FAQs: Living with Covid-19

How can we reduce the impact of the coronavirus Covid-19? (Updated 20th January 2021)

This page is about living with Covid-19. For more information on the virus itself including symptoms, tests etc, see FAQs Covid-19 (the virus). For more on the vaccine, see FAQs Covid-19 (the vaccine).

Currently the UK is essentially in a lockdown with the advice simply to stay home. However, you should check the precise guidance for individual countries.

Many councils have useful local information on their websites. With Scotland, Wales and Northern Ireland all following different paths, the UK government now effectively only speaks for England and, even in England, many councils see things differently. 

Can you make it simple?

That would be a great idea. What we see as the key messages are in the box below. 

The key messages about Covid-19 are very simple:

  • stay home and keep away from others - stay home if you can and if out keep at least 2m from others. This is 'social distancing'. (If you don't understand why social distancing applies to everyone, not just those at higher risk, read: Social distancing is about understanding risk). If 2m is not practical, 1m with other precautions (mask, plastic screens) is the suggested compromise. You should wear a mask where required but should still social distance as far as possible.
  • be air-aware - the highest risk is indoors. Risk increases with time and with the number of people you come in contact with. Open windows, stay as far away from others as possible - even in another room. Talking can spread droplets far and wide.
  • wash your hands regularly and well and follow government hygiene guidance. (There is an online joke suggesting washing your hands as well as if you've just chopped chillis and now want to masturbate. That is actually good advice.)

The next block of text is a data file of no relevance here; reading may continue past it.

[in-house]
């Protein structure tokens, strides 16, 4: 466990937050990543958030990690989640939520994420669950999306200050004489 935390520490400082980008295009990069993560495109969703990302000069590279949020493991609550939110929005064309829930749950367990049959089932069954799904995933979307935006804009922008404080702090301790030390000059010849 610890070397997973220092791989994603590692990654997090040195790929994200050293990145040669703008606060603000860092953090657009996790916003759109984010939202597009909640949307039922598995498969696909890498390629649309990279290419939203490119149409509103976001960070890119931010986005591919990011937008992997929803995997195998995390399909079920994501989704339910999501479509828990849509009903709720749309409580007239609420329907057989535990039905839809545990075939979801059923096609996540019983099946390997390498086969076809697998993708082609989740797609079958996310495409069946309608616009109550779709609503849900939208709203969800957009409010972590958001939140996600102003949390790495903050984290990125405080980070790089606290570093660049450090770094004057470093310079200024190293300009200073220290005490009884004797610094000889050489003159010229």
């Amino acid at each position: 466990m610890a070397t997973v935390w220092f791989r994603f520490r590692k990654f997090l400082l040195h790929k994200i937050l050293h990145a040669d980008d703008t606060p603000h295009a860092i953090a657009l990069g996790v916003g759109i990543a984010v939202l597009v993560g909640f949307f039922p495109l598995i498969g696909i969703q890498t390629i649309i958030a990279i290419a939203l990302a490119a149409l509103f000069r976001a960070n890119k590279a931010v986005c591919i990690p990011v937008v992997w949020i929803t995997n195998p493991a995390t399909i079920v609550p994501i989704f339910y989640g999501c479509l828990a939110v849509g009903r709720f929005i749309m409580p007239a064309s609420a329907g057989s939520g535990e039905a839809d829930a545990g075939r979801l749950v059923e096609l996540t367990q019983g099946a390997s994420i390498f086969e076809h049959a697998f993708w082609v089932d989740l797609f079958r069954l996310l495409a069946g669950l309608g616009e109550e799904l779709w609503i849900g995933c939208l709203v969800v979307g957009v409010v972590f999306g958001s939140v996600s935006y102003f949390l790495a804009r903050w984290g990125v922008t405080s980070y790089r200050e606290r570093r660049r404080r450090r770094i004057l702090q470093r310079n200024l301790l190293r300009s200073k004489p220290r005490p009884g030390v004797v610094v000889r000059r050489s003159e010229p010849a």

You can check the following for more specific advice for your country:

Is that it?

Pretty much, if you can actually do it. It's not always easy but as cases rage in the UK, it's important to follow the guidance.

Just remind me: what is Covid-19?

It is a type of coronavirus that was first detected in China at the end of 2019. Most of us don't have immunity to it yet (and we don't know how long any immunity lasts anyway).

Some coronoviruses are mild; some like SARS in 2002 are more serious. This is one of the more dangerous - worldwide nearly two million people have officially died of Covid-19 and the real total is probably far more. The number of cases around the world is increasing. Numbers of cases and deaths tend to fall when a 'lockdown' is introduced and rise again once it is lifted. The UK government hopes that the latest lockdown will do this in the UK.

For more on the virus see: FAQs Covid-19 (the virus)

Sounds very serious.

It is. Along with Italy, the UK (population: 68 million) has more deaths from Covid-19 than any country in Europe. The only countries in the world with more deaths are far larger countries: the USA (pop: 331 million), Brazil (213 million), India (1380 million) and Mexico (128 million). This means that when it comes to the death rate (deaths per head of population), the UK has one of the worst records in the world. After a reduction over the summer, cases of Covid-19 (and deaths) are increasing.

This island has never seen anything like this in peace-time and many other countries are going or have gone even further to reduce contact between people. This would not be happening if the threat posed by this new virus was not very high indeed. The objective is to avoid high risk individuals coming into contact with a potential killer. It's not about us as individuals. You may think you're fine but you could well pass it on.

Remember too that there is evidence that even if you have had the virus, you can still catch it again. (See: FAQs Covid-19 (the virus))

How do I avoid Covid-19?

The main thing is to avoid getting the water droplets carrying the virus onto your face. Larger droplets fall to ground or nearby surfaces but smaller ones can be blown around on the air for some time and over some distance.

All of the following are designed to stop this from happening: